Author Topic: Adjudicating From The Bench  (Read 1758 times)

Online Solar

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Adjudicating From The Bench
« on: December 10, 2018, 06:29:44 AM »
Ya know, I've looked all through out our Founding Documents, and for the life of me, I am unable to find where this practice is Constitutional.
Does anyone remember a point in time where a judge was given the power of Congress, or, that of usurpation over Congress, in making law from the bench?
Seriously, does anyone know, did SCOTUS blunder at some point, or did our so called Representatives fall asleep at the bench?
For the life of me, I don't remember a single case that stole the power granted to Congress.

Separation of Powers

“An elective despotism was not the government we fought for; but one in which the powers of government should be so divided and balanced among the several bodies of magistracy as that no one could transcend their legal limits without being effectually checked and restrained by the others.” – James Madison, Federalist 84, 1788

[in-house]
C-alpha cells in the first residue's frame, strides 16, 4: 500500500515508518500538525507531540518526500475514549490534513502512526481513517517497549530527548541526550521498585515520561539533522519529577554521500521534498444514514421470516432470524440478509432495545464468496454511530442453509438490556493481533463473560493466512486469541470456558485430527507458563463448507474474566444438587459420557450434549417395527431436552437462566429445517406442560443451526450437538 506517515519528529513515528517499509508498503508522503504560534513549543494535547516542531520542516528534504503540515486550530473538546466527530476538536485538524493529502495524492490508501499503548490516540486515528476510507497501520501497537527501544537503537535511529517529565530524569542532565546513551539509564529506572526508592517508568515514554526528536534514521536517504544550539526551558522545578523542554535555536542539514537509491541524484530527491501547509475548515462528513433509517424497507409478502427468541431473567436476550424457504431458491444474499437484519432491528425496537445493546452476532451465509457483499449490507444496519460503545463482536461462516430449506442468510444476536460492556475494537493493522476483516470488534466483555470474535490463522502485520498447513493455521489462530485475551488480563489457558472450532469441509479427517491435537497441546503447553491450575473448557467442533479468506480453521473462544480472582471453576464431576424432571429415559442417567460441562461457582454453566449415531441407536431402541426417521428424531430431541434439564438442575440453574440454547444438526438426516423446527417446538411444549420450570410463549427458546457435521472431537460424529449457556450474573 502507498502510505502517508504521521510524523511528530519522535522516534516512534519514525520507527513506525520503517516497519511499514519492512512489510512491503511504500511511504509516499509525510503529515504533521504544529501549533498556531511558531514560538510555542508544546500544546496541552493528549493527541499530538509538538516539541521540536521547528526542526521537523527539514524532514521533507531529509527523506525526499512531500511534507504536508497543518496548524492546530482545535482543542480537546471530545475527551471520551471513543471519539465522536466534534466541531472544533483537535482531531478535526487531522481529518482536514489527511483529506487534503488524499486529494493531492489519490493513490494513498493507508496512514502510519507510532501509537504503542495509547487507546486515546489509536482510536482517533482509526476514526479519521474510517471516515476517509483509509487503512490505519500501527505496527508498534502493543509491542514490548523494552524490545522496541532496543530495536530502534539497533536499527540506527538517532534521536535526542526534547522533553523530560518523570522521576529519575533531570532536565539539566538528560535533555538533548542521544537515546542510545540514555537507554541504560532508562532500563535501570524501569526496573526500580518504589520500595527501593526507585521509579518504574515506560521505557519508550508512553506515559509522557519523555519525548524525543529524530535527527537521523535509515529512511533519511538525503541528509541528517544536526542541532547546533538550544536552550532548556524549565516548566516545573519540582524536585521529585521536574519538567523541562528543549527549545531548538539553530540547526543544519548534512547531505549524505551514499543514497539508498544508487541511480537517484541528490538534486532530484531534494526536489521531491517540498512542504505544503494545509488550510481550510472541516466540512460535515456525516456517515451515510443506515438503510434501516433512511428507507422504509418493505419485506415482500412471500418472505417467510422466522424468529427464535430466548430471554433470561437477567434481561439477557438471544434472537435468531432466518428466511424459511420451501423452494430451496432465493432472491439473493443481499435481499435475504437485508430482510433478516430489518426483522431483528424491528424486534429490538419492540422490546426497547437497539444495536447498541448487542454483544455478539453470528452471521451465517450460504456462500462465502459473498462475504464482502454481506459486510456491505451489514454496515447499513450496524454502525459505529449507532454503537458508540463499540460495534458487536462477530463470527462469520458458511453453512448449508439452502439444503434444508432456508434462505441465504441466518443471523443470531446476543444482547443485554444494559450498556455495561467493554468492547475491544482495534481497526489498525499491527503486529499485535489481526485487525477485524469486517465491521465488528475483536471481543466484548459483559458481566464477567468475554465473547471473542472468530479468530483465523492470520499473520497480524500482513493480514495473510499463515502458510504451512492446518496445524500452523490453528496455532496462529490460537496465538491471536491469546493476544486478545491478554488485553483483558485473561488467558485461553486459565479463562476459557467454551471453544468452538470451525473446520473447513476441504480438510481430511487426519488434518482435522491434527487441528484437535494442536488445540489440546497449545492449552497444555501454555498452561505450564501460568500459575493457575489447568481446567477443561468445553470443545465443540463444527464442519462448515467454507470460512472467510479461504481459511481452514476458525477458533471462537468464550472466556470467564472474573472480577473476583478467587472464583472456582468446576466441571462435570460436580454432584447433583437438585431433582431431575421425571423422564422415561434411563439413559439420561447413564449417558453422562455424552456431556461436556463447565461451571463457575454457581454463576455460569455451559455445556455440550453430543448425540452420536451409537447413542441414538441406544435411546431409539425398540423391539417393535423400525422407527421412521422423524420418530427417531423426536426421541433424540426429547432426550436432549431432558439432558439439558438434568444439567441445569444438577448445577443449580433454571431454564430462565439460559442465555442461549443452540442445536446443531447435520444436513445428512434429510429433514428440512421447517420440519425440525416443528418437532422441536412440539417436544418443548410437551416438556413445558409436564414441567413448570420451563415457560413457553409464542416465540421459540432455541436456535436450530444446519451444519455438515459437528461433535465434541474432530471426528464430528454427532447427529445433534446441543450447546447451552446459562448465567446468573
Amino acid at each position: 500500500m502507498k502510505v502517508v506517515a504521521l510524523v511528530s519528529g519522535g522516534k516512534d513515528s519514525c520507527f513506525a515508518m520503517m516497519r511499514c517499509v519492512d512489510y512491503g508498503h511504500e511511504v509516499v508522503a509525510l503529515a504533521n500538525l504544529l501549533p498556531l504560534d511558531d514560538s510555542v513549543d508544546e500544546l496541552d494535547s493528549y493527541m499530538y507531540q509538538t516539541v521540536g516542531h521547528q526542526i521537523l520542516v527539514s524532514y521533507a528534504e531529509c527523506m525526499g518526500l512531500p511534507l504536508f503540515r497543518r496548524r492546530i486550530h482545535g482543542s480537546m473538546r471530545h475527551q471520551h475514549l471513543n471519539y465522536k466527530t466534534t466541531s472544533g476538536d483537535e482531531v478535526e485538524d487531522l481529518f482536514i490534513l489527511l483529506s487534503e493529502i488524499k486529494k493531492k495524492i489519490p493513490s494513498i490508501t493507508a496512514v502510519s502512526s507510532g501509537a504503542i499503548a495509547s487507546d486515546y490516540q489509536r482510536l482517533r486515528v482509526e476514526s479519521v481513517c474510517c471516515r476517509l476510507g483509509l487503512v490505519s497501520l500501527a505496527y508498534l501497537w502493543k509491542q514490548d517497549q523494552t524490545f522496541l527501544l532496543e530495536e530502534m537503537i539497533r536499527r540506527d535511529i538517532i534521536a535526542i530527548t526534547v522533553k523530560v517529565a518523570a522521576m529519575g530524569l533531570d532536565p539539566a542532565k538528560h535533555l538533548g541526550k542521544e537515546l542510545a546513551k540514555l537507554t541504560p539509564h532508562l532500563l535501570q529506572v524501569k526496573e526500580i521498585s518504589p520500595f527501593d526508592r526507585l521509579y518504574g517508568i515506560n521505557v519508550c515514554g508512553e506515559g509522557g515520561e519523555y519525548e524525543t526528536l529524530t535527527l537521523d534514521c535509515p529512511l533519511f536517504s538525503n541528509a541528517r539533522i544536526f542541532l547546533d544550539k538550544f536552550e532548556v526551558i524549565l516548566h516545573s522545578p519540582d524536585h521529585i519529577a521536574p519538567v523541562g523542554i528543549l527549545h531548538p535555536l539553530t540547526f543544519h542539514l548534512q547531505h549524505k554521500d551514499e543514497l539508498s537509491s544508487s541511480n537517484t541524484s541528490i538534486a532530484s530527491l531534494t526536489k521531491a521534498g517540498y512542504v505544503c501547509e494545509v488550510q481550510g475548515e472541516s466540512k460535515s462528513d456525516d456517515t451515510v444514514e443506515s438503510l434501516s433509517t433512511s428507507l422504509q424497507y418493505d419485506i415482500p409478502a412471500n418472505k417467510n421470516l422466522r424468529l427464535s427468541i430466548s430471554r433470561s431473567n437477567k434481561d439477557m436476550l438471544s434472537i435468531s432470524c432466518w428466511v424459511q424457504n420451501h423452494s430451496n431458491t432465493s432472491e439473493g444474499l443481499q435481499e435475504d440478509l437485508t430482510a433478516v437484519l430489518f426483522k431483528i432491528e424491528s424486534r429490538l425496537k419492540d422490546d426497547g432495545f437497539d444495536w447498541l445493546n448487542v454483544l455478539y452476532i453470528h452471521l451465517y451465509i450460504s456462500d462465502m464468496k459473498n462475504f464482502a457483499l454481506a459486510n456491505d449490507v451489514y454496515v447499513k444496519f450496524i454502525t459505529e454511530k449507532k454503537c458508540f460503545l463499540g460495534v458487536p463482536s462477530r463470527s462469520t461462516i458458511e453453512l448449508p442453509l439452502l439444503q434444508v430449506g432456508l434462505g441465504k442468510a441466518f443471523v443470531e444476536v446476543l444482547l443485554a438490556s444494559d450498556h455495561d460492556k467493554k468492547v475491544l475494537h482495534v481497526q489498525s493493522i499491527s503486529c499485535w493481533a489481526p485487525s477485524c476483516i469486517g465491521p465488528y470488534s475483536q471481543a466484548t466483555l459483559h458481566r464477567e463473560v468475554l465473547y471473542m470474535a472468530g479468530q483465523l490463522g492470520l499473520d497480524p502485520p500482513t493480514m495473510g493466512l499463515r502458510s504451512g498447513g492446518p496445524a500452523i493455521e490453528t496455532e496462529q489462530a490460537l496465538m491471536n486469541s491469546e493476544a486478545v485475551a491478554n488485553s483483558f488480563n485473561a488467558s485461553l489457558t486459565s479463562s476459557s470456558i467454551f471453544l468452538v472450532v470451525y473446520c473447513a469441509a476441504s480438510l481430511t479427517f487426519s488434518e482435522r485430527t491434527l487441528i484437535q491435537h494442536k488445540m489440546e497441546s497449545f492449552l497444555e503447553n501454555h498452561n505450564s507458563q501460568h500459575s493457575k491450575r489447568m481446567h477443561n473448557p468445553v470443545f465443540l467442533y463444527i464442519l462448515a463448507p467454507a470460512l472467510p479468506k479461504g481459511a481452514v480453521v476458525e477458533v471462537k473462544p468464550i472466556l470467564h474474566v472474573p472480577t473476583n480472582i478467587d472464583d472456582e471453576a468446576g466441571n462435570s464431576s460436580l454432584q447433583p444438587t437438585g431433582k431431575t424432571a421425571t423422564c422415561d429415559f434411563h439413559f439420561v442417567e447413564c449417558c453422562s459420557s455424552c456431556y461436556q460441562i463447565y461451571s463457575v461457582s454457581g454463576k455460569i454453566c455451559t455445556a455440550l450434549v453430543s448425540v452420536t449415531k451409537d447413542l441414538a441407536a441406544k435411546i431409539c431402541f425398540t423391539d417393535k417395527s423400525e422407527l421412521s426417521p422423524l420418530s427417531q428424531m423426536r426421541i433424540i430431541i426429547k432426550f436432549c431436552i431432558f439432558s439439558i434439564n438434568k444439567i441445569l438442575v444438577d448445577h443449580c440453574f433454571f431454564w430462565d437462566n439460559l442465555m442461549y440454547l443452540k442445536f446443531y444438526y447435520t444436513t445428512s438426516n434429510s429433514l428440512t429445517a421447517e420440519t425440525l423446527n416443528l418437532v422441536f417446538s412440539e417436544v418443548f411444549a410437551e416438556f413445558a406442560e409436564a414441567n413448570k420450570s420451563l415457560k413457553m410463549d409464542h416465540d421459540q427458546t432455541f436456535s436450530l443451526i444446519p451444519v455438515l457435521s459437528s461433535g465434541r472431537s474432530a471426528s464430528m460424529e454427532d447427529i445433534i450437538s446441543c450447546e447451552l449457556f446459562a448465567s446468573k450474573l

“The accumulation of all powers, legislative, executive, and judiciary, in the same hands, whether of one, a few, or many, and whether hereditary, self-appointed, or elective, may justly be pronounced the very definition of tyranny.” – James Madison, Federalist 47, 1788

“A dependence on the people is, no doubt, the primary control on the government; but experience has taught mankind the necessity of auxiliary precautions.” – James Madison, Federalist 51, 1788

“The principle of the Constitution is that of a separation of Legislative, Executive and Judiciary functions, except in cases specified. If this principle be not expressed in direct terms, it is clearly the spirit of the Constitution …” – Thomas Jefferson, letter to James Madison, 1797


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